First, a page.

Mark Tanner
18 September 2019 0 Comments

Here are this week’s news and highlights for China:

Video & Entertainment

Box Office: ‘Ne Zha’ Becomes Sixth Movie To Top $700 Million In A Single Territory: Animated movie Ne Zha has become the second highest-grossing movie ever in China behind Wolf Warrior II, and just the sixth movie globally to ever pass $700 million in a single territory.

Consumers,  Chinese Consumers

Goods Exports to China by US Congressional Districts Dropped in 2018: 265 congressional districts saw lower exports to China last year than 2017, with Midwestern and Plains districts hit particularly hard. The value of US goods exports in fell 7% in 2018 to $118 billion. 26.5% of the 333 respondents to AmCham’s annual survey said they have redirected investment away from China over the past year, up 6.9 percentage points from 2018. Technology, hardware, software and services (40%); industrial manufacturing (37.1%); and chemicals (36.7%) were the most likely sectors to look elsewhere according to the latest AmCham survey.

Muji Issues Apology in China after Campaign Called Out as ‘Culturally Insensitive’: Japanese brand Muji has been called out as ‘culturally insensitive’ by sensitive Chinese consumers who spotted a Weibo post which referred to the ‘French Concession’ in directions to a store. The area was previously a foreign concession in Shanghai between 1849 until 1943.

Online: Digital China

Top 500 Apps in China by Users in June 2019: WeChat, QQ, Taobao, Qiyi Video, AliPay, Weibo, Sogou, QQLive Video, Baidu and Autonavi Minimaps were China’s apps that had the most users in June this year.

Chinese Buyers Shrug Off Lack of 5G as Orders for Apple’s iPhone 11 Surge: Sales for the iPhone 11 on Tmall reached ¥100 million ($14.1 million) in less than a minute, and day one pre-sales for the iPhone 11 series jumped 480% on JD.com showing strong demand for the new devices. Nevertheless, some analysts are picking Apple’s 10.5%-23% higher pricing than the US, lack of 5G and rising nationalism and support of Huawei is likely to hurt Apple’s iPhone 11 sales in China. 219,000 5G devices sold in China last month.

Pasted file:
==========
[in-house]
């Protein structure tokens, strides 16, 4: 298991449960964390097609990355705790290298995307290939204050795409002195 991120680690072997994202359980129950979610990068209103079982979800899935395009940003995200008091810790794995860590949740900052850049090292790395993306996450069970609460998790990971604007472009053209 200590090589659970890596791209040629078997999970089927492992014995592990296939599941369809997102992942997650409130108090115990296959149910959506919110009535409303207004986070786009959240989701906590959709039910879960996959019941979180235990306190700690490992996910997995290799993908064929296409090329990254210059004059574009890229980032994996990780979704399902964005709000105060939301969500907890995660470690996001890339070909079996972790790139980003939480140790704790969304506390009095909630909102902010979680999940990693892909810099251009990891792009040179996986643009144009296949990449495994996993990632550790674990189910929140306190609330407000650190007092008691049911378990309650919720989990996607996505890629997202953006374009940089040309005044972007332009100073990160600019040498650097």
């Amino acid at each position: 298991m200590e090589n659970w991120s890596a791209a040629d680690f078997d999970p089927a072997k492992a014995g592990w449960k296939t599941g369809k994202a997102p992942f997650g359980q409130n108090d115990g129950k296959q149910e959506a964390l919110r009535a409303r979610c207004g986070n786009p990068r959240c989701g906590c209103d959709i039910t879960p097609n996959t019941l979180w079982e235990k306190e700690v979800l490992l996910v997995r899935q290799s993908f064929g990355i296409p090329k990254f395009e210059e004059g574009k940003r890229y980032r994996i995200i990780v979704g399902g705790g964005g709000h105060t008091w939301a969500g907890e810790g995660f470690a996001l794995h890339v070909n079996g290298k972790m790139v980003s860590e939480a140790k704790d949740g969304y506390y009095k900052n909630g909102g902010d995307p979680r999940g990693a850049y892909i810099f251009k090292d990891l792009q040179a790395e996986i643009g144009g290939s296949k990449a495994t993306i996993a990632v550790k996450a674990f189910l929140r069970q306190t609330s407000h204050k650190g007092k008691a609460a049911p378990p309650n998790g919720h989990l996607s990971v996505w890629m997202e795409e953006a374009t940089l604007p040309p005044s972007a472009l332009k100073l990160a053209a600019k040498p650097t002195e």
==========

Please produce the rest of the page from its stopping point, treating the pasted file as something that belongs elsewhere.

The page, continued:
Premium Food & Beverage

China’s Pork Prices Surge 47% in August Amid Swine Fever Outbreak: The surge in pork prices contributed to a 10% gain in food prices overall in August, as well as pushing up the price of beef, mutton and chicken. Fresh fruit prices in China also continued to rise in August, jumping 24% year-on-year, but a smaller increase than July’s 39%. The consumer price index (CPI) in August rose 2.8% on-year, unchanged from July. To help control pork security risks, Beijing wants large pig farms to account for 58% of total by 2022 – in 2016, just 18% of pig farms were estimated to produce more than 10,000 pigs a year. There were 69 times more mainland media articles related to “pork” than “China-US trade” as of the end of last week, and Baidu search traffic for the keyword “pig” also overtook searches for “China-US trade” and “Hong Kong issue” during the week ending September 8.

The Inside Scoop on Ice Cream: Chinese Consumers Want Both Indulgence and Health: Chinese consumers no longer just see ice cream as a summer treat, but as a dessert or snack that can be eaten year-round. Consumers are eating ice cream to indulge and treat themselves, with brands hoping to grow by targeting younger consumers or offering lower calorie options. 61% of dessert consumers are willing to pay more for desserts that are all-natural or free from additives. 54% are prepared to pay more for desserts that are high in nutrition such as probiotics or protein. 49% of consumers claimed to have desserts after meals according to Mintel, with 62% wanting to try new flavours.